Sunday, February 05, 2006

No more public library internet for me, folks!

Yesterday, we were paupers. Today we have Richard's computer, free wireless from the comfort of our living room, a matching sofa and loveseat, a box spring, and an air mattress borrowed from my friend Kathryn's father, which will make its inaugural debut this very night replacing the air mattress borrowed from Alexa. This latest model contains no cat scratches mended with duct tape, and will presumably not need to be refilled every single night with the hair dryer (also Alexa's) after it's spent the night leaking and gently setting us down on the cold cold concrete floor. But before I delve into the story of how we've come upon such luxury, I feel it's only right to finish our cross-country tale. I'm just that anal.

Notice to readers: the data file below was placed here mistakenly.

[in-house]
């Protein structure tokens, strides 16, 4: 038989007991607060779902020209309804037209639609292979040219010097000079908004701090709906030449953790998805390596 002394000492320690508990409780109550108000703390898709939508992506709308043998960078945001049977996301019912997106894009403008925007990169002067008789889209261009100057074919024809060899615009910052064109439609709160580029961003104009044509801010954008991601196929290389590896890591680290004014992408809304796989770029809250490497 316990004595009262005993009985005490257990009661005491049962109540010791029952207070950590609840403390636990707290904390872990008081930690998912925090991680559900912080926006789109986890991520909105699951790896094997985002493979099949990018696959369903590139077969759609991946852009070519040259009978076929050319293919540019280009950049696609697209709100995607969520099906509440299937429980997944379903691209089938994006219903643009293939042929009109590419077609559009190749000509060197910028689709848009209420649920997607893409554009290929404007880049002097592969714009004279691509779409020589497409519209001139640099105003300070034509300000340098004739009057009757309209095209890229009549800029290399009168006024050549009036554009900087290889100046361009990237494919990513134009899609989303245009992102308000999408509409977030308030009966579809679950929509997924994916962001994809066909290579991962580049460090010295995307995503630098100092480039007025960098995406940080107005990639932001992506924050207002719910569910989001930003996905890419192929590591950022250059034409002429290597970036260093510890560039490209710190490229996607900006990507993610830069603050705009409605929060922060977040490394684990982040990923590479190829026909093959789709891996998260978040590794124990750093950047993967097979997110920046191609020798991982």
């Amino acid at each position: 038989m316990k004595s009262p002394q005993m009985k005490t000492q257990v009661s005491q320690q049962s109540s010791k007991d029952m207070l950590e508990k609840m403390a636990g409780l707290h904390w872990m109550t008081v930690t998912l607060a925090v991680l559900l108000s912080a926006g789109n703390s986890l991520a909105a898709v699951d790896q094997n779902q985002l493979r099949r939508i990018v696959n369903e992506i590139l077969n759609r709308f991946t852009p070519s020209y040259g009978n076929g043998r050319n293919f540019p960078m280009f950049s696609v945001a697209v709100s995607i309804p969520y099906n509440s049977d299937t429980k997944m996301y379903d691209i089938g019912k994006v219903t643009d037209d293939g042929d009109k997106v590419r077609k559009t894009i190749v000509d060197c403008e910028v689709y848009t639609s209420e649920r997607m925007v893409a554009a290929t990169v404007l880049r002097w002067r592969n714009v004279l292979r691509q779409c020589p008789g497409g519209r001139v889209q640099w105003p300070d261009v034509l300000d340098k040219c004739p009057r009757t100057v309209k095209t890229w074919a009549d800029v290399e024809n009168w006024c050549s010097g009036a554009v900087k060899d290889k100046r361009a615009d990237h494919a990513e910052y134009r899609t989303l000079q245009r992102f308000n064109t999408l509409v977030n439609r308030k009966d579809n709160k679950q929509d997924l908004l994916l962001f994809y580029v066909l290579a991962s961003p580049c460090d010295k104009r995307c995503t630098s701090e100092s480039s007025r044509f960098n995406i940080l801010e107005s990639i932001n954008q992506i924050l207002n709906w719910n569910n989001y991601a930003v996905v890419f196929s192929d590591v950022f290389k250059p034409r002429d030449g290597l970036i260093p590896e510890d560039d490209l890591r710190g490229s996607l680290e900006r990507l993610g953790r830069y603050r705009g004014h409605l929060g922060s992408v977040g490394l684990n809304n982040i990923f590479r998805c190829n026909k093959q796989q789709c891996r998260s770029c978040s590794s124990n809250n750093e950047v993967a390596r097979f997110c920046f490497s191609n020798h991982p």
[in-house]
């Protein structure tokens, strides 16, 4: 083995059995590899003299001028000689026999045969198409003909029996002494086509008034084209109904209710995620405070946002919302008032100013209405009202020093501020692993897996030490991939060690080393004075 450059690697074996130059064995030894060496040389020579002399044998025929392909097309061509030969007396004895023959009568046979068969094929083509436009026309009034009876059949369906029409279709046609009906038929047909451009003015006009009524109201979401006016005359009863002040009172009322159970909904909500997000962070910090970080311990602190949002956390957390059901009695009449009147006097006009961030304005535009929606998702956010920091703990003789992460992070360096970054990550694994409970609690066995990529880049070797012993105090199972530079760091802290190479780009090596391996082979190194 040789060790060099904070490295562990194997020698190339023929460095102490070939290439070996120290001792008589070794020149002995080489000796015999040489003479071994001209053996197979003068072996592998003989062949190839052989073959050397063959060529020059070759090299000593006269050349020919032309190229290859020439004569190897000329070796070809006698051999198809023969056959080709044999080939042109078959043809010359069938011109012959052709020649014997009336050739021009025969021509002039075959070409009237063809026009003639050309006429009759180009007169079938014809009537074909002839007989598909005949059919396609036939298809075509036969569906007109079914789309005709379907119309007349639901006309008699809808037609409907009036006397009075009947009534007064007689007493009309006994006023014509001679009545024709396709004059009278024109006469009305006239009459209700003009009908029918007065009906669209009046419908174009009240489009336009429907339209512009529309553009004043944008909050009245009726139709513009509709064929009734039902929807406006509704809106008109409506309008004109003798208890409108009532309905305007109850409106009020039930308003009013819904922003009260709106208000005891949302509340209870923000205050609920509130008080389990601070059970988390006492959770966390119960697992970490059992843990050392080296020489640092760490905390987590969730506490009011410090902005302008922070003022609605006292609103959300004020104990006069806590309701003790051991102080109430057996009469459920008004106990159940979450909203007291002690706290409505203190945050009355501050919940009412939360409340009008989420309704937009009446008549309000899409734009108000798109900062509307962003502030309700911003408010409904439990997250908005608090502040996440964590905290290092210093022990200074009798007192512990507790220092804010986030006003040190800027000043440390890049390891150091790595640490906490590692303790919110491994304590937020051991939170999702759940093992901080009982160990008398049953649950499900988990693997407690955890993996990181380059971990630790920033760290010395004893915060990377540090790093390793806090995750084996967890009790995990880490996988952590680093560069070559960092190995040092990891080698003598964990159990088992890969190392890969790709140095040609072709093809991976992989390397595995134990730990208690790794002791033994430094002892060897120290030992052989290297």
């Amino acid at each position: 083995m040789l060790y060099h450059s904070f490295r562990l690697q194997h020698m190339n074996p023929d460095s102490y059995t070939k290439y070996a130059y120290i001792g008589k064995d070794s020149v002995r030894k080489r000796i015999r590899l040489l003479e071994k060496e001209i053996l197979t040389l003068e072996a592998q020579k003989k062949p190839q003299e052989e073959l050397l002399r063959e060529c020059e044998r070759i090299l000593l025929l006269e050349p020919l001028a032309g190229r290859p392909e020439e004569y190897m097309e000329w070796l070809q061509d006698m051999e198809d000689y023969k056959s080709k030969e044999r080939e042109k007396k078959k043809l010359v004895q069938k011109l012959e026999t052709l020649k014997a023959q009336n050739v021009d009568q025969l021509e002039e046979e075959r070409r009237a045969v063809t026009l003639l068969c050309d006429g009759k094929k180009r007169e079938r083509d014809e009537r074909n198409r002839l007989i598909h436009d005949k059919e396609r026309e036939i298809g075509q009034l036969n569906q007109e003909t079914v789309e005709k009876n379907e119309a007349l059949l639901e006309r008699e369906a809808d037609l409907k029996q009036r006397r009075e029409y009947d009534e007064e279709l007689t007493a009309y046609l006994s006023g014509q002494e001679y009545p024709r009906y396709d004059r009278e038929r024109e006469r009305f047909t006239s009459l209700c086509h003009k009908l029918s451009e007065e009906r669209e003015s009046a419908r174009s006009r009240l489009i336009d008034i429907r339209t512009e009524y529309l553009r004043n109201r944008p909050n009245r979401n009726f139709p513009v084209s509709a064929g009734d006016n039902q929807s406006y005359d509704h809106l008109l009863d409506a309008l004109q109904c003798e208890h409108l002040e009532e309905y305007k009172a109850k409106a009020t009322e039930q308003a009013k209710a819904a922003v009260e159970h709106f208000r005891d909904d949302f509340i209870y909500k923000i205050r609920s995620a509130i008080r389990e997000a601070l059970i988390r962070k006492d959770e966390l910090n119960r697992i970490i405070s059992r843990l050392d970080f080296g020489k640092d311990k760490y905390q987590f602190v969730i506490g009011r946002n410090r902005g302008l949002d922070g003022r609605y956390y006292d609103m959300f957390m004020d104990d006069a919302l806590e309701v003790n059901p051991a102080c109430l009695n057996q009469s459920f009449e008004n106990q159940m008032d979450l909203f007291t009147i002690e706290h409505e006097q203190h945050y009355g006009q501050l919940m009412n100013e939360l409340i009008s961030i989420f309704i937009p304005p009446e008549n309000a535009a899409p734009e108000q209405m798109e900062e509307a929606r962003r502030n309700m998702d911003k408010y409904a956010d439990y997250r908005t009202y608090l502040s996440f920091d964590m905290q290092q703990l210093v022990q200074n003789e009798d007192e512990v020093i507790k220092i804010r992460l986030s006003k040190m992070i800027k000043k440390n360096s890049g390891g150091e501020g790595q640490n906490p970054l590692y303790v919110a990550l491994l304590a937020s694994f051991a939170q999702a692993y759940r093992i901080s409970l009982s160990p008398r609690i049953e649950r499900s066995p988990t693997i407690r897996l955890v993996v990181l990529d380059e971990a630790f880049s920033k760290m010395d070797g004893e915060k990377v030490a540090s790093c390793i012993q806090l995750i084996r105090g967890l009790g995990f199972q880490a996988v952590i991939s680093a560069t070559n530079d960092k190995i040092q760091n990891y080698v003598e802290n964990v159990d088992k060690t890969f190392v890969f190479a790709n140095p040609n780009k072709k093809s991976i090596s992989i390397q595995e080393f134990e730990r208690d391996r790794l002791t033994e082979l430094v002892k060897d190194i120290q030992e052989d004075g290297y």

So, as I mentioned before, the beauty of taking exactly the same route as you did 6 months ago is that you get to stop at all the goofy places you remember passing by last time. (Well, not ALL of them... I forgot until it was too late about the church-of-the-something-something in western Maryland with the giant sign out front proclaiming "Noah's Ark Being Rebuilt HERE!!!!!" But I wrote it in, complete with exit number, on the Maryland map in our atlas, so the next time I drive from D.C. to Kentucky I'll SURELY remember to get off at the right exit. And Rebecca, remember that Amish cheese billboard that we passed and after that all I wanted was Amish cheese? Well, it happened again.) Anyway, to make a long story short, as we were retracing our summer route from Louisville to Nashville, we checked out a sight that many of you (okay, let's be honest, nobody but me) will remember my mentioning last summer: the self-proclaimed "Most Awesome Flea Market In The World." Clearly, this time we had to stop. It sucked (no one saw that one saw that one coming) but at least I got a picture of it as we drove away. Which you can view here, along with some other very random miscellany from the month of January.